You are the Problem
Right. Recipherment and decipherment (bearing in mind that a cipher is nothing). So we're halfway there, being that I feel completely re-ciphered, or freshly enzilched, this morning. As usual, lost in the bewilderness and searching for questions.
In the ultimate sense, it would appear that mysticism is to philosophy as form is to content. Corbin writes that "a philosophy that does not culminate in a metaphysic of ecstasy is vain speculation," while "a mystical experience that is not grounded on a sound philosophical education is in danger of degenerating and going astray."
This truism finds perhaps its quintessential expression in St. Thomas, who, toward the end of his life, had a mystical experience compared to which all the prior philosophizing was nothing; no man has ever deciphered more than Thomas, and it seems that his re-cipherment was on the same scale.
But this is a cross-religious experience. Think, for example, of the Buddha, who, in realizing the poverty of speech in conveying the experience, simply held up a flower.
Now, if man is in the image of God, each man's image of God must be at least "relatively unique," being that each man is himself unique.
Imagine invisible light passing through a prism, only in this case, the prism reveals an infinite number of colors (which I suppose it does anyway, for it is we who place the boundaries between violet and blue or yellow and green). Bearing in mind what was said above, this implies that each man must not only know his God but realize him. In his own living color.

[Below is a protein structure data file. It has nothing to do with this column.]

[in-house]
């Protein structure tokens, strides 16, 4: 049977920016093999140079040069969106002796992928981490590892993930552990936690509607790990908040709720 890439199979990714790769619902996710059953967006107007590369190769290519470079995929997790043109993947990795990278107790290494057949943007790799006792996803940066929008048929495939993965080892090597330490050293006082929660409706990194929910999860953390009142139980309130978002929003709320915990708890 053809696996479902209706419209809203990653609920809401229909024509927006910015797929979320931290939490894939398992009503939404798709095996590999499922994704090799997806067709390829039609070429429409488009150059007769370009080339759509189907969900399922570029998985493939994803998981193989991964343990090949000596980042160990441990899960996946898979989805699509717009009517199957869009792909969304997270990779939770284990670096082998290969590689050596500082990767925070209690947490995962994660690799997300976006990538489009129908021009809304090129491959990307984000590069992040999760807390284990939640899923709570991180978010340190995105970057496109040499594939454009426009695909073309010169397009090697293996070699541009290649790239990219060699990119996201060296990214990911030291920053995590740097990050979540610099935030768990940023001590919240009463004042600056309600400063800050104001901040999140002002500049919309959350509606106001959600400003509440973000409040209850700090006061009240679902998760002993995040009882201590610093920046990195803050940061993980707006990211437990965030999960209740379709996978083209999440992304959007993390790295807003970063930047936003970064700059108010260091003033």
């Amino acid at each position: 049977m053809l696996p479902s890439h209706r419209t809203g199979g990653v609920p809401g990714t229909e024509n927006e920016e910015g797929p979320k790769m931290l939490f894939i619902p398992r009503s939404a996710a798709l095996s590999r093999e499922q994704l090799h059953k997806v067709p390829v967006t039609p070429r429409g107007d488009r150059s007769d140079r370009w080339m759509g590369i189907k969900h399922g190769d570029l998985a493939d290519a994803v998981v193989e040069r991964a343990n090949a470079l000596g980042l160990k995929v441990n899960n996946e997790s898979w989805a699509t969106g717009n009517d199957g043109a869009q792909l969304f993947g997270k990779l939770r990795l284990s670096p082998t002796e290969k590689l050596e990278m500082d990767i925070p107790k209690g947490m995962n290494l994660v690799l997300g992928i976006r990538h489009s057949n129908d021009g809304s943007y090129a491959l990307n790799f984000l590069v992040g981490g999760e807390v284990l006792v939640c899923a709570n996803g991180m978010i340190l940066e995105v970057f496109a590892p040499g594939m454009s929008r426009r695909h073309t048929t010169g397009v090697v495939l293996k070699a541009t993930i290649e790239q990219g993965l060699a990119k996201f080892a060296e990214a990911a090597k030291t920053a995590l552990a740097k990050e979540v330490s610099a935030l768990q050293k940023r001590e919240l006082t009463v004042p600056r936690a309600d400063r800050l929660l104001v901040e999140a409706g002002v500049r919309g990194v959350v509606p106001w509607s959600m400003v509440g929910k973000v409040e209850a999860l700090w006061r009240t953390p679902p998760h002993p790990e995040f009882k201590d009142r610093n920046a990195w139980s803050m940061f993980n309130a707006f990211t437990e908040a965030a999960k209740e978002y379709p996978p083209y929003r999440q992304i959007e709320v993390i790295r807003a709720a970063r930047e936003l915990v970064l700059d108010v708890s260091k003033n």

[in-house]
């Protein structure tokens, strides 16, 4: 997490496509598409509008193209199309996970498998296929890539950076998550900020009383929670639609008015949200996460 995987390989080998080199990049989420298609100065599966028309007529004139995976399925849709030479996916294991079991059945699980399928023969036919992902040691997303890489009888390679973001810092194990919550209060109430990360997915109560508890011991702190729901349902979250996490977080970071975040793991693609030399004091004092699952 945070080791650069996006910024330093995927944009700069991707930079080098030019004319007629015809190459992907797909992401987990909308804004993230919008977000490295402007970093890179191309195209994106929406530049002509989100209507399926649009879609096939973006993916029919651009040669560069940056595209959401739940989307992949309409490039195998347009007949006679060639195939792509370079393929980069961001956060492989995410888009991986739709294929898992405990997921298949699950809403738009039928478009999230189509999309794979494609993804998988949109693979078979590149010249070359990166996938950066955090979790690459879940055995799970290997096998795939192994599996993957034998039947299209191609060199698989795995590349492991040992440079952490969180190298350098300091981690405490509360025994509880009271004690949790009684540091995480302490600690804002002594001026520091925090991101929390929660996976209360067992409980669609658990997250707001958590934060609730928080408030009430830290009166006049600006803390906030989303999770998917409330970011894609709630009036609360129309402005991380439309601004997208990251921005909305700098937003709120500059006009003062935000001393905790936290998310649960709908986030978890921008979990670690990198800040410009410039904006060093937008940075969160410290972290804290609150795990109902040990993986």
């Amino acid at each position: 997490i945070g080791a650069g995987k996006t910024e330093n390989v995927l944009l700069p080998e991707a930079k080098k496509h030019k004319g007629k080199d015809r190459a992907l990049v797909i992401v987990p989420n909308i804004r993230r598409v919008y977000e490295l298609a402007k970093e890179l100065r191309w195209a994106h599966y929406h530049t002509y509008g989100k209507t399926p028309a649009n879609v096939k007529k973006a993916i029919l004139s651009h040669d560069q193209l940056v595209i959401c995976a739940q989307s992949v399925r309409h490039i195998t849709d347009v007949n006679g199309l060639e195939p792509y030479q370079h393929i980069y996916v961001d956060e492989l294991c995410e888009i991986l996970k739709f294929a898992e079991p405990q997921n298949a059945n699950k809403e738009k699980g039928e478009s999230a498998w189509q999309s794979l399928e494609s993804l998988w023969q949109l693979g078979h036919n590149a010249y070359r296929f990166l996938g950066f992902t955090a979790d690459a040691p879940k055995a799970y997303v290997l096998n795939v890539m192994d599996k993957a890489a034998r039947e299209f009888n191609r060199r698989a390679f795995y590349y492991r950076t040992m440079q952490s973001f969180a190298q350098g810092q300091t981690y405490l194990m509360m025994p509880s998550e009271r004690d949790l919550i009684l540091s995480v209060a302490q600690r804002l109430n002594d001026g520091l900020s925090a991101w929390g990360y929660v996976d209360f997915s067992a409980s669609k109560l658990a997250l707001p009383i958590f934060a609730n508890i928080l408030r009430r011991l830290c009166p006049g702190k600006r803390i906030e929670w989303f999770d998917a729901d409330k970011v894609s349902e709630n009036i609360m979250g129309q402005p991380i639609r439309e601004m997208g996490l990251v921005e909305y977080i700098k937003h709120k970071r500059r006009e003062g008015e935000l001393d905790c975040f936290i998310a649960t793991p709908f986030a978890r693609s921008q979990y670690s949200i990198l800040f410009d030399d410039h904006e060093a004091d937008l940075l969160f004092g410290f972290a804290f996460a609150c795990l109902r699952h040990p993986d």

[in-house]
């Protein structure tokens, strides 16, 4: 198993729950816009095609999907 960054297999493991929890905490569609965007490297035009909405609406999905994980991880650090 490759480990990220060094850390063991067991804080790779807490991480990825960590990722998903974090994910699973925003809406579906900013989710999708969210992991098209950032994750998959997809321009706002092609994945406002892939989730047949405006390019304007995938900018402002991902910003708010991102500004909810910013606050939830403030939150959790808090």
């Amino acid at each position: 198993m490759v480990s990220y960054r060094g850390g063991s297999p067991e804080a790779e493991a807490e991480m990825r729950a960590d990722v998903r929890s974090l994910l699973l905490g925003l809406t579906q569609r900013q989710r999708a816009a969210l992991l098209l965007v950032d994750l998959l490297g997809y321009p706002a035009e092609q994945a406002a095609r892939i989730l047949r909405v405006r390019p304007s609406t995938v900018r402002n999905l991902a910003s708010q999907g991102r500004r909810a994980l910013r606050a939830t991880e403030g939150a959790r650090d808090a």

In short, God is revealed -- or reveals himself -- in a form to which each man is individually capable of seeing. To add biofuel to the living paradox, God is at each end of the enterprise, such that -- in the words of Meister Eckhart -- "the eye with which I see God is the same eye with which he sees me."
What I've written so far probably seems either stupid or pointless. But I say: why can't it be both?
Buddhists also say something to the effect that another man's dharma -- AKA path -- is a grave danger. Or in other words, you can't take the journey for someone else, nor can they take it for you. Rather, you have to simultaneously find and forge your own path; and also imagine and discover where it leads.
Which does not devolve to a hopeless subjectivism, because the finding is no less important than the forging. It's an orthoparadox. Deal with it.
"Imagine" and "discover" would appear to exclude one another, but if so, then Corbin pretty much wasted his life in trying to explain how and why each necessitates the other.
Think of the relationship between DNA and environment. Even if DNA is the "code of life," it isn't Life Itself. It also codes for the environment, or better, for a kind of dialectic between the organism and the expected environment. The code for wings obviously anticipates the atmosphere in which they are operative. Likewise, the code for human intelligence anticipates truth, as the code for religiosity anticipates God.
There is empirical reality and there is intelligible reality; but there is also spiritual reality. Furthermore, our standard equipment includes the apparatus for knowing each, i.e., senses, reason, and... what? In other words, we can sense the physical world and reason about the intelligible. What is the equivalent activity vis-a-vis the spiritual?